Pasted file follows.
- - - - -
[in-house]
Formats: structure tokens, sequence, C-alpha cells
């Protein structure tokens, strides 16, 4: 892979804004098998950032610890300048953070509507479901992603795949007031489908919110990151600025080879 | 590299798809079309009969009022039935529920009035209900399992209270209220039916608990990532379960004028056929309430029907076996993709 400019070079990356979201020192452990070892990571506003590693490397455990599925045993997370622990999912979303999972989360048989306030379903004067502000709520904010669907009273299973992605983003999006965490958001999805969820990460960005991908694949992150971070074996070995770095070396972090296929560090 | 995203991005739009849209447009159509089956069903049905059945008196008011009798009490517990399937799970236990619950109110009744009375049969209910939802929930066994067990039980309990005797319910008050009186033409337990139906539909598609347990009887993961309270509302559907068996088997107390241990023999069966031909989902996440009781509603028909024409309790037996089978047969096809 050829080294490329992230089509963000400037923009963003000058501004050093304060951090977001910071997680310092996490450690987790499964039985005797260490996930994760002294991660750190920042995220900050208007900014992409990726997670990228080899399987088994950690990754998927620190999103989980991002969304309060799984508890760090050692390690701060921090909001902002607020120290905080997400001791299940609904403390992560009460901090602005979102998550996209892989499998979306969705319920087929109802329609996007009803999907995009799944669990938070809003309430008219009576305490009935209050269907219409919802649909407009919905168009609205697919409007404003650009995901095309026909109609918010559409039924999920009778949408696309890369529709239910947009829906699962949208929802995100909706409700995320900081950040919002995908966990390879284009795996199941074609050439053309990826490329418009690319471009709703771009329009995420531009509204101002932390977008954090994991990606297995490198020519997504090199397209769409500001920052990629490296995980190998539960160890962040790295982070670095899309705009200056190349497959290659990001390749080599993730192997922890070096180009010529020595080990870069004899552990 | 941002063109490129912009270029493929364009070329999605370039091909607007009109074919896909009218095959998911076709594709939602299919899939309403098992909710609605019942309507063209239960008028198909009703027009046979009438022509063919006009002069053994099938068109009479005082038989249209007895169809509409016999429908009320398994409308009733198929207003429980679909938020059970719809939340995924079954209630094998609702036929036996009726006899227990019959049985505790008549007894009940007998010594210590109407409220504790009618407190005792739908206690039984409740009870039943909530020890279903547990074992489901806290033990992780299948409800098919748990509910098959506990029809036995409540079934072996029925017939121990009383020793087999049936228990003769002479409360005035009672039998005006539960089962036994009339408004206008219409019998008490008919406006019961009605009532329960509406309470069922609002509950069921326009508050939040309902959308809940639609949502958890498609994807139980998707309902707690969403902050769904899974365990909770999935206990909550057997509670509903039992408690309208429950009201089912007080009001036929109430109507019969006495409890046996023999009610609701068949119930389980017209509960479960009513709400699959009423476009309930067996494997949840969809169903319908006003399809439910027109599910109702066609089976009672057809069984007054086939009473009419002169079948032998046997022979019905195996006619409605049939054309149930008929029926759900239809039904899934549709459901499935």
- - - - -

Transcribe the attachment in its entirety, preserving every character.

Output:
[in-house]
Formats: structure tokens, sequence, C-alpha cells
């Protein structure tokens, strides 16, 4: 892979804004098998950032610890300048953070509507479901992603795949007031489908919110990151600025080879 | 590299798809079309009969009022039935529920009035209900399992209270209220039916608990990532379960004028056929309430029907076996993709 400019070079990356979201020192452990070892990571506003590693490397455990599925045993997370622990999912979303999972989360048989306030379903004067502000709520904010669907009273299973992605983003999006965490958001999805969820990460960005991908694949992150971070074996070995770095070396972090296929560090 | 995203991005739009849209447009159509089956069903049905059945008196008011009798009490517990399937799970236990619950109110009744009375049969209910939802929930066994067990039980309990005797319910008050009186033409337990139906539909598609347990009887993961309270509302559907068996088997107390241990023999069966031909989902996440009781509603028909024409309790037996089978047969096809 050829080294490329992230089509963000400037923009963003000058501004050093304060951090977001910071997680310092996490450690987790499964039985005797260490996930994760002294991660750190920042995220900050208007900014992409990726997670990228080899399987088994950690990754998927620190999103989980991002969304309060799984508890760090050692390690701060921090909001902002607020120290905080997400001791299940609904403390992560009460901090602005979102998550996209892989499998979306969705319920087929109802329609996007009803999907995009799944669990938070809003309430008219009576305490009935209050269907219409919802649909407009919905168009609205697919409007404003650009995901095309026909109609918010559409039924999920009778949408696309890369529709239910947009829906699962949208929802995100909706409700995320900081950040919002995908966990390879284009795996199941074609050439053309990826490329418009690319471009709703771009329009995420531009509204101002932390977008954090994991990606297995490198020519997504090199397209769409500001920052990629490296995980190998539960160890962040790295982070670095899309705009200056190349497959290659990001390749080599993730192997922890070096180009010529020595080990870069004899552990 | 941002063109490129912009270029493929364009070329999605370039091909607007009109074919896909009218095959998911076709594709939602299919899939309403098992909710609605019942309507063209239960008028198909009703027009046979009438022509063919006009002069053994099938068109009479005082038989249209007895169809509409016999429908009320398994409308009733198929207003429980679909938020059970719809939340995924079954209630094998609702036929036996009726006899227990019959049985505790008549007894009940007998010594210590109407409220504790009618407190005792739908206690039984409740009870039943909530020890279903547990074992489901806290033990992780299948409800098919748990509910098959506990029809036995409540079934072996029925017939121990009383020793087999049936228990003769002479409360005035009672039998005006539960089962036994009339408004206008219409019998008490008919406006019961009605009532329960509406309470069922609002509950069921326009508050939040309902959308809940639609949502958890498609994807139980998707309902707690969403902050769904899974365990909770999935206990909550057997509670509903039992408690309208429950009201089912007080009001036929109430109507019969006495409890046996023999009610609701068949119930389980017209509960479960009513709400699959009423476009309930067996494997949840969809169903319908006003399809439910027109599910109702066609089976009672057809069984007054086939009473009419002169079948032998046997022979019905195996006619409605049939054309149930008929029926759900239809039904899934549709459901499935």